Director: Tim Burton

Cast: Johnny Depp, Eva Green, Michelle Pfeiffer, Chloe Moretz, Gulliver McGrath, Bella Heathcote

Certificate: 12A

Running time: 113 minutes

Synopsis: Imprisoned vampire Barnabas Collins is set free and returns to his ancestral home, where his dysfunctional descendants are in need of his protection…

Say what you want about ALICE IN WONDERLAND. Despite all of the hatred, bad reviews, and countless bitching on our own THN podcast The Hollywood Booze, the film made a lot of money… a hell of a lot, and it opened even more doorways for its already successful director, Tim Burton. So many doorways that the legendary goth filmmaker could have walked through any one that he wanted to. So, what does he do? He opts for a big-screen remake of the American soap opera that ran every weekday from 1966-1971. Burton has publicly mentioned that he was a massive fan of DARK SHADOWS as a child, as was one Johnny Depp, who has for years stated that he wanted to play the lead Barnabus Collins. His dream comes true as this was the project that Burton chose for his first post-Wonderland movie journey, and he brought longtime collaborator Johnny Depp along for the ride.

I admit to knowing very little about DARK SHADOWS prior to the screening this week, and to be honest, expectations were very low as I headed into the showing at a packed London cineplex on Tuesday. The reason for that is possibly Fordy’s constant negative ramblings on the subject of Burton’s movies, or indeed my own experiences of his more recent work. I’m not a huge fan. I hated what Timothy William Burton did with CHARLIE AND THE CHOCOLATE FACTORY and the aforementioned ALICE IN WONDERLAND. I didn’t mind SWEENEY TODD to be honest, and I kind of liked BIG FISH, but his track record post ED WOOD really hasn’t been great…

The basic jist of the story is that Barnabus Collins (Depp) has had a terrible curse put upon him by the witch Angelique (a very busty Eva Green) after he spurns her love. She basically turns him into a vampire and banishes him to a shallow grave for a couple hundred years in the Maine seatown that he helped found. Collins is finally freed in 1972 Collins Port after a group of out of town road workers stumble across his bound coffin. After a quick ‘meal,’ Collins heads to the old house at the edge of town, which he built himself back in the late 18th century. There, he is united with his modern day family in the form of Elizabeth (Michelle Pfeiffer), her daughter Carolyn (Chloe Grace Moretz), Roger (Jonny Lee Miller), their ‘butler/ servant’ Willie (Jackie Earle Haley) and live-in doctor Julia Hoffman, played by Helena Bonham Carter, surprisingly. Then there’s young Victoria Winters (Bella Heathcote), who ventures across country to Collins Port following a ‘calling’ to look after the youngest member of the Collins household, David. The family are in a bit of trouble as their bread and butter fishing business has been overshadowed by a huge corporate machine, headed by fellow immortal Angelique, and only Barnabus has the ability to save it, and indeed stop her…

All good stuff? Well, no. The problem is that there’s not really much of a movie here. In some circumstances it seems that there is too much going on, but in others not enough. There are a lot of characters in this film, and arguably a lot of star talent; the problem is that bar Depp’s Barnabus, who is, as always, quite excellent, there’s not much depth to any of the characters. Eva Green does her best as the villain of the piece in Angelique, and she shares some of the finer moments of the film, but all of the others aren’t given enough time or material to work with. You get the feeling that these are characters being set up for potential sequels in the series, and this DARK SHADOWS is merely a vehicle to establish them, then be developed more in future movies. Moretz is possibly the only other exception. She’s as always excellent in her role, which again, very much like her Hit Girl in KICK-ASS, very sexualised and at times really quite inappropriate, which you kind of get as to why she is this way as you witness a reveal towards the end (which by the way saw both me and my colleague Joe frowning and then throwing our hands in the air as it to say – ‘eh?’). Quite unexpected and misjudged.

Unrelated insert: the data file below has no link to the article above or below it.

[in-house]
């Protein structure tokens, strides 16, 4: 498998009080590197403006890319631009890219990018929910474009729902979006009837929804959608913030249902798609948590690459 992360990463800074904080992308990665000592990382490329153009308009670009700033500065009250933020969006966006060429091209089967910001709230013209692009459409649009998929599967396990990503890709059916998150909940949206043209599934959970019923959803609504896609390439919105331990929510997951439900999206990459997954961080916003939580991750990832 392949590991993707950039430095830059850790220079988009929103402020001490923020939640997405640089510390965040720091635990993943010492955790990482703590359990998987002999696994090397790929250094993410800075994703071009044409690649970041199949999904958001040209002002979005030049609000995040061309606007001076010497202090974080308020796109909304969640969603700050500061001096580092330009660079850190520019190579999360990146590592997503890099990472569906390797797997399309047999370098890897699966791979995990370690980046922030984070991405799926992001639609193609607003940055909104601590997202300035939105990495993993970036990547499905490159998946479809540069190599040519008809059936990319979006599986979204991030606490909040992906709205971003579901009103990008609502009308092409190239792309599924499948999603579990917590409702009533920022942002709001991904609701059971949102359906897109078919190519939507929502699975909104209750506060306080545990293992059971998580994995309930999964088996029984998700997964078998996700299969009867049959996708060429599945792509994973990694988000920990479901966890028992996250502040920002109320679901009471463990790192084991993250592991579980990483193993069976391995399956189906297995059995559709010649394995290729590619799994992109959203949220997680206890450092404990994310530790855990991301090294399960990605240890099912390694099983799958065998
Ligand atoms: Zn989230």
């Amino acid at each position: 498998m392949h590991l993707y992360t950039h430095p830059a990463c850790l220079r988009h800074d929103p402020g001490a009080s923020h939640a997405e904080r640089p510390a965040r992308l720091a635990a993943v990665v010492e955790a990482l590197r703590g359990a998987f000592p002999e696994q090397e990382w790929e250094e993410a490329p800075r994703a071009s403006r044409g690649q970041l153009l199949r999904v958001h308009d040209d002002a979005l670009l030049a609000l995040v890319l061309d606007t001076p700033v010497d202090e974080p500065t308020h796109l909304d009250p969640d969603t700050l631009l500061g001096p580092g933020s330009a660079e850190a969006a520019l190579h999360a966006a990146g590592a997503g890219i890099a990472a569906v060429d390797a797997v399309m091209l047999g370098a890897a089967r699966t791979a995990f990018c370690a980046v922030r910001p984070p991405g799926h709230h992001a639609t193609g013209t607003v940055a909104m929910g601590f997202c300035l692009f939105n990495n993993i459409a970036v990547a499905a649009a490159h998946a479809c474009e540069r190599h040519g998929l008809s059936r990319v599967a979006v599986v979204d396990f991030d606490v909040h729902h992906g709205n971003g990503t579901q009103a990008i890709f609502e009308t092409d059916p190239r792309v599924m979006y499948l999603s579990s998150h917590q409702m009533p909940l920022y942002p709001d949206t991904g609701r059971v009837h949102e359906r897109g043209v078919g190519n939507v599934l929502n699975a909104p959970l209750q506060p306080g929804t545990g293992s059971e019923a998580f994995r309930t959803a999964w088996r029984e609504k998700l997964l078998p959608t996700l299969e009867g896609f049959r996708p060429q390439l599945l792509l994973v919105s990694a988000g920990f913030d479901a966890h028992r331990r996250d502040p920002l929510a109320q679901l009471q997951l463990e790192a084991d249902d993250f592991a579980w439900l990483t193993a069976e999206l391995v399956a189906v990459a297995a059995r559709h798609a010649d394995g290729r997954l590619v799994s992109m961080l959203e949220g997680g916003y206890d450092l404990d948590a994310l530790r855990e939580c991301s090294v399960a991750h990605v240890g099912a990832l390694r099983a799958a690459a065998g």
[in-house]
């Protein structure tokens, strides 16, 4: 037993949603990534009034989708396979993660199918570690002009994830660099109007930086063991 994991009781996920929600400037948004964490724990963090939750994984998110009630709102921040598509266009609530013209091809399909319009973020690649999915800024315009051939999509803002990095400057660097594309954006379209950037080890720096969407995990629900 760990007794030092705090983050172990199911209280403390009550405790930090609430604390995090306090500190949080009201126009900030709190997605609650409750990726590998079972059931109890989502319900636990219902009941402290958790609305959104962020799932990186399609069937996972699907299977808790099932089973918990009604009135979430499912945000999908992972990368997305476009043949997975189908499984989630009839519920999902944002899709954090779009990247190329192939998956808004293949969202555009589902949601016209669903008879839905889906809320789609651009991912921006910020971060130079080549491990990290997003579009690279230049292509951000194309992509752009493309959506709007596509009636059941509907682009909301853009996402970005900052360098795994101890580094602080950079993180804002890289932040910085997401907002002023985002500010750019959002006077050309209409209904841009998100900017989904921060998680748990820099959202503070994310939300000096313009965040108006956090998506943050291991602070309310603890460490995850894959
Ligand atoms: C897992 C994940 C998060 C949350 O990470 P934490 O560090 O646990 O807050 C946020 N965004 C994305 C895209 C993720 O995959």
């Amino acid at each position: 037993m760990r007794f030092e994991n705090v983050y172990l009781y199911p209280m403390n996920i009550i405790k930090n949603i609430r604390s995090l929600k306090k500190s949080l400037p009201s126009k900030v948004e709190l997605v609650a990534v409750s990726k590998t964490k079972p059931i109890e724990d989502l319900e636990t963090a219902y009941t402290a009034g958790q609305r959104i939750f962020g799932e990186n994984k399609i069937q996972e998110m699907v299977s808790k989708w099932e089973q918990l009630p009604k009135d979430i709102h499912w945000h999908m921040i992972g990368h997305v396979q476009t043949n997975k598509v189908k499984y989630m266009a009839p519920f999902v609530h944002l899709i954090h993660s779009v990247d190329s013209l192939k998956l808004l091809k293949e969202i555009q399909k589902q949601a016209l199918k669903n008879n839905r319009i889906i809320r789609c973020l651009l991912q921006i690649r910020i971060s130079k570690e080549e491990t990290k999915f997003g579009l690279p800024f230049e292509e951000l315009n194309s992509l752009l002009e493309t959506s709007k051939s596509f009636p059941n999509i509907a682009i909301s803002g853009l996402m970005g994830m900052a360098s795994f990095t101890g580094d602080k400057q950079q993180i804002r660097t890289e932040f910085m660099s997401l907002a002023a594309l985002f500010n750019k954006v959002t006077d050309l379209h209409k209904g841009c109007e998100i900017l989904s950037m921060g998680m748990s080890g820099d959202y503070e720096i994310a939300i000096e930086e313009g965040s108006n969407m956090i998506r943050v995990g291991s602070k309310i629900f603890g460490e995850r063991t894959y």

Burton’s direction is again heavily flawed. The film suffers from a few pace issues. I was really quite bored post opening credits, all of the way up until about two thirds in when things start to really get going. There is a peak around 80 minutes or so into this 113 minute movie, and some of the content from this section genuinely raised a few laughs and interest – but then it’s all down hill towards a very abrupt, unsatisfactory ending that again makes you think as the credits roll. ‘What?’ It’s not as if it’s Burton-weird, which we like, it’s just Burton-awful, which we obviously don’t. There is an obvious set up for a sequel at the very end which points to a direction a potential follow on could go, but if that does happen, I don’t think I would want to see it go that way? At all. No, Tim. No.

It’s campy, not scary. It’s funny in places, with most of the laughter coming from Depp’s one-liners and not his ‘fish out of water’ predicament. My senses were blighted by a superior second act which you could allow forgiveness the first, but not the final dull, unsatisfying climax. This one sits not quite as low as CHARLIE AND THE CHOCOLATE FACTORY and ALICE IN WONDERLAND awfulness, nor is it as good as say BIG FISH, which itself is not Burton’s best. It’s very below-par Burton despite a very solid Depp.

It’s just… ** shrugs**. Burton as we have come to know him in the last decade. Average. A very low three star rating indeed. Must do better.

  DARK SHADOWS opens in the UK on Friday 11th May 2012.